Fienberg: Who’s provoking who now, Tim? Who’s provoking who?! Stupid Barb. I don’t want to hate Barb. I didn’t hate Barb when I watched Stranger Things. But then a weird thing happened, and Barb went from being an underwritten blank slate to being the blank slate upon which a generation read all of its/our anxieties about being marginalized and underwritten. But even The Cult of Barb isn’t justification for giving Barb an Emmy nomination, and I swear this is no offense to Shannon Purser, but I’m surprised the nomination wasn’t just to “Barb.” But I’ll continue to accentuate the positive and point out that Rory (Alexis Bledel) and Jess (Milo Ventimiglia) both received Emmy nominations this morning, even if Ventimiglia’s is a bit strange and Netflix’s Gilmore Girls reboot received none.

Goodman: I like how we’ve just devolved into a near-rage spiral just when you wanted us to pull it together. We didn’t even talk about Seth Meyers getting snubbed! I mean, I was just having visions of the lion in The Leftovers chasing down Emmy voters in a parking lot. That’s not bad, is it? I keep looking at the nominations and losing my mind, then recovering it when I think about the big picture and the fact that, well, you know, the country has much greater issues facing it as it swirls down the drain. You know that someone reading this will agree that we shouldn’t be so caught up in awards. But it’s part of what we do. It’s important for the industry. So I’ll just say this in one brief moment of reasoned calm: I really think the TV Academy needs to think about how to celebrate itself instead of making viewers and critics and series creators, writers, actors and directors pull their hair out in frustration. This is the platinum age of television. There’s greatness all around. That’s why I think 10 nominees in each category is the easiest and most necessary fix. Not everybody can be nominated and get a little ribbon for doing brilliant work on a little scripted show that adds value to our culture. I understand that. Beyond the expansion of nominees, Emmy voters really need to take more patience and care with their jobs. They need to watch more. They need to expand their horizons. They need to be open to change, to the shifts in the industry. They need to be more diligent about getting it right. For now, that’s all I’ve got left standing on my soapbox.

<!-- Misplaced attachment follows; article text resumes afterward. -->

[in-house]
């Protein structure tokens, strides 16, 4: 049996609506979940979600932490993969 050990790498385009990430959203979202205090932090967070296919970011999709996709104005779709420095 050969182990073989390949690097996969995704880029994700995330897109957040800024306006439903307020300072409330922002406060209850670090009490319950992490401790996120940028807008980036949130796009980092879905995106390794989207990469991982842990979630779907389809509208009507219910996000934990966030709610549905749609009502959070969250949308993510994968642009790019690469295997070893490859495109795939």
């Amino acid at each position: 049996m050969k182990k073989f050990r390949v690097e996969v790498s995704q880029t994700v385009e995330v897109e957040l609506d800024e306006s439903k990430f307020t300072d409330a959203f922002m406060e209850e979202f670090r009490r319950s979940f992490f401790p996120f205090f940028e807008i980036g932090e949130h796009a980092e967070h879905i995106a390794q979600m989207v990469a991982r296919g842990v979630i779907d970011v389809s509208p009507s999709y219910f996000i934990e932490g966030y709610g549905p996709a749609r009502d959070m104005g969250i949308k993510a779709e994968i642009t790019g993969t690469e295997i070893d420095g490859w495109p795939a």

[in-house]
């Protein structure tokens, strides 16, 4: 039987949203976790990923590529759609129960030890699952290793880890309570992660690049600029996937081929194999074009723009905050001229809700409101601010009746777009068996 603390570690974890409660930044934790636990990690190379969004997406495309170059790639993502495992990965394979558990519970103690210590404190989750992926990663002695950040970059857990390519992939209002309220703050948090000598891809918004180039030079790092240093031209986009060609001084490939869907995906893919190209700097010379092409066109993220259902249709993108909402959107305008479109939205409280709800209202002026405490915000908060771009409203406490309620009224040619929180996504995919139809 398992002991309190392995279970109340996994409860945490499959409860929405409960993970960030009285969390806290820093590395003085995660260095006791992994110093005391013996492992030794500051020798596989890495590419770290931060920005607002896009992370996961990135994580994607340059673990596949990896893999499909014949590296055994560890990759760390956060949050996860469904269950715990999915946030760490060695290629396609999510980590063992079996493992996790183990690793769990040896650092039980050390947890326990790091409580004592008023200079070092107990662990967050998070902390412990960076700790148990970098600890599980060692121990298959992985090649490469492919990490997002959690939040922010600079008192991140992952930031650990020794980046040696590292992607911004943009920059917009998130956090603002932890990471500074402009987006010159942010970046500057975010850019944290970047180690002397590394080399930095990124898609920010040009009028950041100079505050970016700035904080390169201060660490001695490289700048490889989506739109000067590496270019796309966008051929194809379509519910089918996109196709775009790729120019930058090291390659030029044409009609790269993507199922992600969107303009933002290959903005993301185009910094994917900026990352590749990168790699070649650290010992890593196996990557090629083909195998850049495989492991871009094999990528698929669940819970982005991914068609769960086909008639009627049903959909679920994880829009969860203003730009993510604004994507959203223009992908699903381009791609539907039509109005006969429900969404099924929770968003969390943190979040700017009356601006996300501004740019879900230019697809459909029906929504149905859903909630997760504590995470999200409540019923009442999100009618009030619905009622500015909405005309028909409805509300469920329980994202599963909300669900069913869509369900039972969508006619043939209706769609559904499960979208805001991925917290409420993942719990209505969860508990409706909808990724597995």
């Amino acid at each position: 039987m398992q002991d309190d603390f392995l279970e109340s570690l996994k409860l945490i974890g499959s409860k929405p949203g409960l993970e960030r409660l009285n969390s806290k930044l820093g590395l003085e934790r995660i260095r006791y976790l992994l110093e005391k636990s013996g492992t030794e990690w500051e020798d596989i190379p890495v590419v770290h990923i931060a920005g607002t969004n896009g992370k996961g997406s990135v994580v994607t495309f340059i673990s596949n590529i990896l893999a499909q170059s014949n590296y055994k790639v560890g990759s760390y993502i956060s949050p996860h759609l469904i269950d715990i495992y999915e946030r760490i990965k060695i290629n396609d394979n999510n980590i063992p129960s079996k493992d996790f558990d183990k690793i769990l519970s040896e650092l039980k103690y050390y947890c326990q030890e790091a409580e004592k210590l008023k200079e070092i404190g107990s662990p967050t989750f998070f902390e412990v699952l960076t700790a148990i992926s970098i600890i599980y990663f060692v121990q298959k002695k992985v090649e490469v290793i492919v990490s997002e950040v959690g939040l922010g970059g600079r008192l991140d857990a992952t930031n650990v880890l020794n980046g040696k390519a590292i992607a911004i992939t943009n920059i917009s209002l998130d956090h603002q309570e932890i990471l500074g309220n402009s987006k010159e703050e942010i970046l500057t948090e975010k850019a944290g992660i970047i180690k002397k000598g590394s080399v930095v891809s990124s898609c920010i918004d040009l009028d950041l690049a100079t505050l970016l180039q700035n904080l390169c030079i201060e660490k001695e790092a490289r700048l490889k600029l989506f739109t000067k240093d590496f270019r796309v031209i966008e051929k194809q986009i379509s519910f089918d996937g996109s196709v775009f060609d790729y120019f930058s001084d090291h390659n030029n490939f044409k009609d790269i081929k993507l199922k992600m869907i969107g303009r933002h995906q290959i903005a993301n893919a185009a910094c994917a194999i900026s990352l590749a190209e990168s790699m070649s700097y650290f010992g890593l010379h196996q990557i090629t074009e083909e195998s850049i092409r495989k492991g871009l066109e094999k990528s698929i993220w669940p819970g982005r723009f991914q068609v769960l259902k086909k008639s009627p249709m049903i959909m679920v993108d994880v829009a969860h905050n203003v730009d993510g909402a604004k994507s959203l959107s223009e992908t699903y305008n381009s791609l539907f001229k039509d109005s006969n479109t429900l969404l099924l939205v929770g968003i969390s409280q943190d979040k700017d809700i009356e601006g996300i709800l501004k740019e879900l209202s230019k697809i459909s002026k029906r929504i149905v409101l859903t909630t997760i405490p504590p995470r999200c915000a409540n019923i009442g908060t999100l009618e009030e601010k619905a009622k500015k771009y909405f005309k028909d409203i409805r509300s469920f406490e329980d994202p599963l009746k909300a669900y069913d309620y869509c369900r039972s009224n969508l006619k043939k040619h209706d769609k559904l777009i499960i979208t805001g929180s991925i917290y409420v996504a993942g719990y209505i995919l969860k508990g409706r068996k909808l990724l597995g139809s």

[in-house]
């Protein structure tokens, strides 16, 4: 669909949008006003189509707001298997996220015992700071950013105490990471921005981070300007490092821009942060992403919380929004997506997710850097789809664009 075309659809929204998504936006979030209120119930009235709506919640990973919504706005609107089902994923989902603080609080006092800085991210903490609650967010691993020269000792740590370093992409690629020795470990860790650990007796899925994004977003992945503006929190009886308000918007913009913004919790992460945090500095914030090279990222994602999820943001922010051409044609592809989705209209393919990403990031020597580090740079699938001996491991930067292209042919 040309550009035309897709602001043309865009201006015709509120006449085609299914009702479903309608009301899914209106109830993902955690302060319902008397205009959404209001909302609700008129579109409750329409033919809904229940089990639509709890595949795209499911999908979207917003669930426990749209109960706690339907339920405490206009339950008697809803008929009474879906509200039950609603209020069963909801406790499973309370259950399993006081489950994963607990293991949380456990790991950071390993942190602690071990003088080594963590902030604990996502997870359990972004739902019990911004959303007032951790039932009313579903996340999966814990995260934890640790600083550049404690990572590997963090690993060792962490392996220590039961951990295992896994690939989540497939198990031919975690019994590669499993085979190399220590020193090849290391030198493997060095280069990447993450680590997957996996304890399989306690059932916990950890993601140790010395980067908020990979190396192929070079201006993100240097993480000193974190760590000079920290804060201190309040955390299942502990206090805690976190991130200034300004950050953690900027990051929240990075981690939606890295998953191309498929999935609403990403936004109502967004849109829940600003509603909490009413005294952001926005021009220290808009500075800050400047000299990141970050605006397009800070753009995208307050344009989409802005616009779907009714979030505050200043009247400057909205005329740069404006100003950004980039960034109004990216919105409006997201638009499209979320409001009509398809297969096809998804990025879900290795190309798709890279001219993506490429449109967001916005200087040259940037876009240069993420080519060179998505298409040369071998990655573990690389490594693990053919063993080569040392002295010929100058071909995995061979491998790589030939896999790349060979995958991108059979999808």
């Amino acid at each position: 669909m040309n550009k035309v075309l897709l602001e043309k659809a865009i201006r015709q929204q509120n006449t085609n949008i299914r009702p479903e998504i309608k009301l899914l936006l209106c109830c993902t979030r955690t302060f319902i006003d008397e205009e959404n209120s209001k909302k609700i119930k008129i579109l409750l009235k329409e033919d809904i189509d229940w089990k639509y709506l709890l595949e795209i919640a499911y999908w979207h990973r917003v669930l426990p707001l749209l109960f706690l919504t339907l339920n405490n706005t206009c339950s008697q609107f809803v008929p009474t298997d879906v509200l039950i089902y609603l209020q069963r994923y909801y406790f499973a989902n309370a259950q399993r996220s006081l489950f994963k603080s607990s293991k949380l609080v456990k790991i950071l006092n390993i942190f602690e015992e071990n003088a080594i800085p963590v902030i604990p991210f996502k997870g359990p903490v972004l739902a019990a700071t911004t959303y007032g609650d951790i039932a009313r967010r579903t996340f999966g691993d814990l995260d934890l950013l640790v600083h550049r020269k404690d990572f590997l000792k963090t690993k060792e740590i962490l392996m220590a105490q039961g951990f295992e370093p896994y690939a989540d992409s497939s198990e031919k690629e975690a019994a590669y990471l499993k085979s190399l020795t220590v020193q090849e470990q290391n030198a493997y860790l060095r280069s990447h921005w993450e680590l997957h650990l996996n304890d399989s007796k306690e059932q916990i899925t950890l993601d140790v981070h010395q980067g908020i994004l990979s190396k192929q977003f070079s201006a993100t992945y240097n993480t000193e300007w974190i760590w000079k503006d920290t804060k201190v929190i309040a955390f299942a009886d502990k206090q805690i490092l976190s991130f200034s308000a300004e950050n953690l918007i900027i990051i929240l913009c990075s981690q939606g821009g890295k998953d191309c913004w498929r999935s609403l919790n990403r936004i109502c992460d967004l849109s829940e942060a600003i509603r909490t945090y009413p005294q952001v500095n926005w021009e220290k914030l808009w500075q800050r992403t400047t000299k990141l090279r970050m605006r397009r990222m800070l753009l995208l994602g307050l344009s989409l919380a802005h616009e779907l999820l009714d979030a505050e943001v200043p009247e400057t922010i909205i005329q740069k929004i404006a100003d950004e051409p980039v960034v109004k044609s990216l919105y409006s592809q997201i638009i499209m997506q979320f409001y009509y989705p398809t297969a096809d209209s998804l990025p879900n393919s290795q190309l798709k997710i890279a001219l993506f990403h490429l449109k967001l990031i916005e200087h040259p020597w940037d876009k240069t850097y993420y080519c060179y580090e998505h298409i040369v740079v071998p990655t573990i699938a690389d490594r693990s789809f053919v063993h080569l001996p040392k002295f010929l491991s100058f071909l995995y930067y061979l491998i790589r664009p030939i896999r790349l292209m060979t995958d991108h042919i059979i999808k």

How about we talk about five nominations that made us happy — beyond what we’d discussed here — with Glover and Atlanta and Coon and Master of None, etc.? That would return us to thinking positive. And I think five is actually easy. My five would be Mandy Patinkin getting a nomination after the Emmys finally tired of Homeland. He remains ever great. David Thewlis getting a nomination he so richly deserved for Fargo. Adlon getting noticed, finally. Glover and his brother both getting writing nominations for Atlanta. AndPlanet Earth II, quite possibly the best thing that aired on television all year, getting a just nomination for documentary/nonfiction series. See, easy. And positive.

Fienberg: OK. Positive. And people I haven’t mentioned already. Jackie Hoffman getting nominated in addition to the bigger names in Feud makes me very happy. Since O.J.: Made in America was my favorite thing that aired on TV last year, all of its nominations work for me. The Better Call Saul episode “Witness” was a magnificently directed hour, and I’m glad Vince Gilligan got a nomination for it, even if I’m bitter about Michael McKean and Rhea Seehorn being ignored again. I can take or leave This Is Us in the balance, but Gerald McRaney had never been nominated for an Emmy and he was so great as Dr. K, so I’m pleased for him. And even if Alison Wright really deserved her nomination for The Americans last year, she’s generally hugely worthy.


Goodman: Damn it all. Now I want to vent on the McKean and Seehorn snubs! But I won’t. I’m taking a breath. You know what? We could have been even angrier. But at the same time, we could have found even more series or actors or writers to be happy for in their nominations. We don’t have time though. Plenty of new shows to review. Our job here is done. Until the actual awards.